A View Of New York From The Steeple of Trinity Church
In mid-19th century New York City if you wanted to be above it all and get a sweeping view of the city there was one place to go: the steeple of Trinity Church on Wall Street.
The steeple of Trinity rose 281 feet into the air and gave New Yorkers and visitors alike an unobstructed view of the city as far as the eye could see.
Trinity Church was originally constructed in 1696 and was burned down by the British in 1776 during the Revolutionary War.
If you’ve ever seen the Nicholas Cage movie National Treasure, you can be assured that there is no treasure buried under Trinity Church as the British troops sacked the original building before burning it. Continue reading
Immigrants Inspected – Keeping America “Safe” 1921
Immigrants Examined By New York City Health Officials For Typhus Symptoms
To ward off a possible spread of the dread typhus in New York, Dr. Royal S. Copeland, Health Commissioner, has assigned a squad of inspectors to examine all immigrants released from Ellis Island on their arrival in New York City. The immigrants must pass two inspections before being permitted to land. The Federal health authorities examine them at Ellis Isalnd and Dr. Copeland’s squad assisted by New York police round them up at the Battery and take them to a nearby ferry house where another examination is made. Several carriers of the typhus lice according to reports have been discovered by the Copeland squad after the Ellis Island officials had permitted them to pass through.
The photo shows Dr. Copeland’s squad examining newly landed immigrants. photo: International News 2-14-21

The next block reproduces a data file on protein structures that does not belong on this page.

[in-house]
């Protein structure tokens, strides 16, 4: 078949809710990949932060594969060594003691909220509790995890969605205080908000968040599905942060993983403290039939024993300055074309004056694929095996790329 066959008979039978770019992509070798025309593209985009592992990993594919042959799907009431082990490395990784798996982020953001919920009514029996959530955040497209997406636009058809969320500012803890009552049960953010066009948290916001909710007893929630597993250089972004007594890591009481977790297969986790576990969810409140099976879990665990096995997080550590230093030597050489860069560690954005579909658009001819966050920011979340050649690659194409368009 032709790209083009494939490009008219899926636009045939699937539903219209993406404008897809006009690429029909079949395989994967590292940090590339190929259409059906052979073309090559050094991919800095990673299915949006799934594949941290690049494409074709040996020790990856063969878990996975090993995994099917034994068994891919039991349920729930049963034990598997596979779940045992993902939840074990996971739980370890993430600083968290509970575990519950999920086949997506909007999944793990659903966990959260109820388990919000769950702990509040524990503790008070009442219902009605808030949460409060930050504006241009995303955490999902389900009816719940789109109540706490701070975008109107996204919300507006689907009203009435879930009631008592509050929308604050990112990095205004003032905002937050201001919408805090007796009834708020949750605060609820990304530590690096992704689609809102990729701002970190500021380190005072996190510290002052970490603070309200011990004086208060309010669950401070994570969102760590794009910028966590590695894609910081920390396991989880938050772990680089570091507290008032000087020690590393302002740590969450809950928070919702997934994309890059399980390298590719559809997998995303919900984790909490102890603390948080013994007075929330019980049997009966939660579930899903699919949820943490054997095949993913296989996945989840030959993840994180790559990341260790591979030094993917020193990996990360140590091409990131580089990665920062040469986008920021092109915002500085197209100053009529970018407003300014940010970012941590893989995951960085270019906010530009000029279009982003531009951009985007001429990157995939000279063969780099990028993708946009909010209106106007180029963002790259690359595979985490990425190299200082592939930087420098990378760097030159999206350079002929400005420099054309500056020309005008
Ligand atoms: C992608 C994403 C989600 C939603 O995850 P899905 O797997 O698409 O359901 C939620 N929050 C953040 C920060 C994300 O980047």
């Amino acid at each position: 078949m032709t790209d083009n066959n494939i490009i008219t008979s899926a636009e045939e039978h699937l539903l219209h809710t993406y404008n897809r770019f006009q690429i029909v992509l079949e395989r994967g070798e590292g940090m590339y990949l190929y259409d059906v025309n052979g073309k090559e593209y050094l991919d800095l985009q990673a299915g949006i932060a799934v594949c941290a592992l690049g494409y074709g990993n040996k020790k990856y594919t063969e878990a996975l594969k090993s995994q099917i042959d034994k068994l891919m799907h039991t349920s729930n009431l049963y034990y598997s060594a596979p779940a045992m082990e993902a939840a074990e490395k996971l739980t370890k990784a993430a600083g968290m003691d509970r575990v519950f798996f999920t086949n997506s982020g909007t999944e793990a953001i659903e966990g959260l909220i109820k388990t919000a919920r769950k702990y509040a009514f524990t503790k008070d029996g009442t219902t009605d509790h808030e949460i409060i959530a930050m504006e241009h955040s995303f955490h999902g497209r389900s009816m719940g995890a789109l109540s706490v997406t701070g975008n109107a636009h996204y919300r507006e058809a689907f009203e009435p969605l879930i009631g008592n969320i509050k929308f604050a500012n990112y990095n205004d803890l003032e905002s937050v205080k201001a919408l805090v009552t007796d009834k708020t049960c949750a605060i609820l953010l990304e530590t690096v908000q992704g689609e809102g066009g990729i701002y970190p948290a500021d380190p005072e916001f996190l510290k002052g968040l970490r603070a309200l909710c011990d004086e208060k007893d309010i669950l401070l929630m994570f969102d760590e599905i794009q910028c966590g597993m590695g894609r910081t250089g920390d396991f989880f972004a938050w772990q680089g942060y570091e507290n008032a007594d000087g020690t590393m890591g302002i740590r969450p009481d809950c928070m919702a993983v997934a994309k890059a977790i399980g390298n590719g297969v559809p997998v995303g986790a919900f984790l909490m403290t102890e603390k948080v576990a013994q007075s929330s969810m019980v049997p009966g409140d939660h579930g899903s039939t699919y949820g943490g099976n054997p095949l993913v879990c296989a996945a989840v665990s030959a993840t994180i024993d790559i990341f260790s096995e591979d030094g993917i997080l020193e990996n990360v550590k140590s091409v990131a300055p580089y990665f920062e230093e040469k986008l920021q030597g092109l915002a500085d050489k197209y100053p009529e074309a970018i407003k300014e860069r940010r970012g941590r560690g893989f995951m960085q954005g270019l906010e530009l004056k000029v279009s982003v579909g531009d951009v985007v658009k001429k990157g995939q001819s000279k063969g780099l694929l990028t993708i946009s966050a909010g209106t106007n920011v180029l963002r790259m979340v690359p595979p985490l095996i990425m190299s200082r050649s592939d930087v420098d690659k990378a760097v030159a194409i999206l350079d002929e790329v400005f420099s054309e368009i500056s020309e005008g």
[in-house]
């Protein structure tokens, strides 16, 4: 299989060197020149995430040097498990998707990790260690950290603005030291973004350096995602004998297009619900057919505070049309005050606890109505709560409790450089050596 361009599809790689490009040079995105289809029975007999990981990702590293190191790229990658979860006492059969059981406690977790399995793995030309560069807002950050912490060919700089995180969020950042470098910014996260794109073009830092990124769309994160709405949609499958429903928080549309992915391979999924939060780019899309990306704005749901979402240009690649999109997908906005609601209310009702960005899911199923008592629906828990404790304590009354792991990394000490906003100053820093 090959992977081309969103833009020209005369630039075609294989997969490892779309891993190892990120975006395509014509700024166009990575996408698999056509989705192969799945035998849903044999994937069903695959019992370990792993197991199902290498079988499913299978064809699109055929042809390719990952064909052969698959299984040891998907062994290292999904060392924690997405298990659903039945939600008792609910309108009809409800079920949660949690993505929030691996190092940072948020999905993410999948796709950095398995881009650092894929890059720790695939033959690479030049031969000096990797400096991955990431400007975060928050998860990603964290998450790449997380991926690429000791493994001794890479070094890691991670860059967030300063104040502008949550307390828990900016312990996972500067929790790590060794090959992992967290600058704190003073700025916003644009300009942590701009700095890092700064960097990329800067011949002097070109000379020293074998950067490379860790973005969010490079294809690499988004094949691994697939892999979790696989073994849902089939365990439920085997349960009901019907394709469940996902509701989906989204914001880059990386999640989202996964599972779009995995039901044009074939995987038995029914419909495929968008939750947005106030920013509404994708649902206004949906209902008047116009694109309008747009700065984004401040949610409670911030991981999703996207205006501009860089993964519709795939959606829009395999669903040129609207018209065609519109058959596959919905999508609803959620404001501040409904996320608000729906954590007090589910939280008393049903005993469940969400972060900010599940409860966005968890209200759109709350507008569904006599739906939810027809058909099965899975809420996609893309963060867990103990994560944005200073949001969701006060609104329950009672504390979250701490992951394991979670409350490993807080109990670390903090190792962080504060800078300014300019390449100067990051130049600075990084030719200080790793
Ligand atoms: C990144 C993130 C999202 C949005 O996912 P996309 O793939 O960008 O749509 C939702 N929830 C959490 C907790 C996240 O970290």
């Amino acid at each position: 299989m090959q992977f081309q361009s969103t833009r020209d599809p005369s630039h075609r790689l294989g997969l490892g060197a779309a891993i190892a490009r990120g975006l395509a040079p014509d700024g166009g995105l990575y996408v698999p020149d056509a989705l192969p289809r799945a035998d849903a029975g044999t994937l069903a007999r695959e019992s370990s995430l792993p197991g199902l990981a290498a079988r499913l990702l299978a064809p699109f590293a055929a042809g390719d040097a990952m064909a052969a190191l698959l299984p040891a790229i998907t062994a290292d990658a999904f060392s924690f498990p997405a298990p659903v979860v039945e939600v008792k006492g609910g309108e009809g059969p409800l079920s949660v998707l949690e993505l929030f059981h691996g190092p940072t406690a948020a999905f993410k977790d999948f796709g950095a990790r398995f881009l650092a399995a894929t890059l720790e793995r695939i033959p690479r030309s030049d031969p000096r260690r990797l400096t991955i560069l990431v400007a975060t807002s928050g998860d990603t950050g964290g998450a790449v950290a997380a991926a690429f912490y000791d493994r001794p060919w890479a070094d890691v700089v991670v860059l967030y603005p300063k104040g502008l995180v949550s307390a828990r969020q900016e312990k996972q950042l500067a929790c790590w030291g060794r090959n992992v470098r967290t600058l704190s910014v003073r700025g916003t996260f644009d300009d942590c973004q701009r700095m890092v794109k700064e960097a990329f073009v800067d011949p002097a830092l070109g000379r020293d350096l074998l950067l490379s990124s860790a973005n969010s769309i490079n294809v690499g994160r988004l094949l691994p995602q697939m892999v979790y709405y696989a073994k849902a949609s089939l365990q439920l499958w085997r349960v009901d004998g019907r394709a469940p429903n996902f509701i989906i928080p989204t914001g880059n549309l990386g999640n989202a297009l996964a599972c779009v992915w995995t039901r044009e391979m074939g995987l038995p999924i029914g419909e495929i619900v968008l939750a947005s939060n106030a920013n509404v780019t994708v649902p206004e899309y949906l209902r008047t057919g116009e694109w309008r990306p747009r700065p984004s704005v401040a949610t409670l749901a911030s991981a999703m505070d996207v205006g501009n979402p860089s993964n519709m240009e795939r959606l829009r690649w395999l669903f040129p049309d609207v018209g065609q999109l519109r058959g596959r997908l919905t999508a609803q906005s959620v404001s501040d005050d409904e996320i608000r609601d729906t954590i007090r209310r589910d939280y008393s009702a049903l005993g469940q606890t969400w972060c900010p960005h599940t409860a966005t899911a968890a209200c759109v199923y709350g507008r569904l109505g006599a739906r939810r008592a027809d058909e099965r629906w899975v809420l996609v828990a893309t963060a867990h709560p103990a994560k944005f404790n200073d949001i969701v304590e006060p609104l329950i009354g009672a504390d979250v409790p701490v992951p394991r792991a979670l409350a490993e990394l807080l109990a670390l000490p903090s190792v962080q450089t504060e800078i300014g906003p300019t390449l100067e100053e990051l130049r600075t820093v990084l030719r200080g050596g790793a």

Today there is much more than typhus to worry about when deciding who shall be admitted to the United States. “Extreme vetting” to thwart terrorists is one of the big debates. And of course there is that contentious issue of the estimated 11 million people that are in the United States illegally.
In all the arguments that have been brought up about amnesty for illegals, I have not seen anyone saying they are against legal immigrants and immigration. Continue reading
60 Years Ago – Ellis Island Closes
Arne Petterson last Ellis Island immigrant, 1954 photo: A.P.
On November 12, 1954 Arne Petterson became the last alien immigrant to pass through Ellis Island, when the busiest immigration station in the United States permanently closed its doors.
Petterson is seen here waving goodbye on a ferry in New York Harbor as he was on his way to be picked up by a friend who would sponsor him for citizenship.
Petterson, 48, was a Norwegian merchant seaman from Narvik who had overstayed his shore leave while in New York. In 1942, during World War II, Petterson survived a German u-boat attack on his ship, the Leiv Eiriksson.
Ellis Island was in operation for 62 years and processed over 12 million immigrants.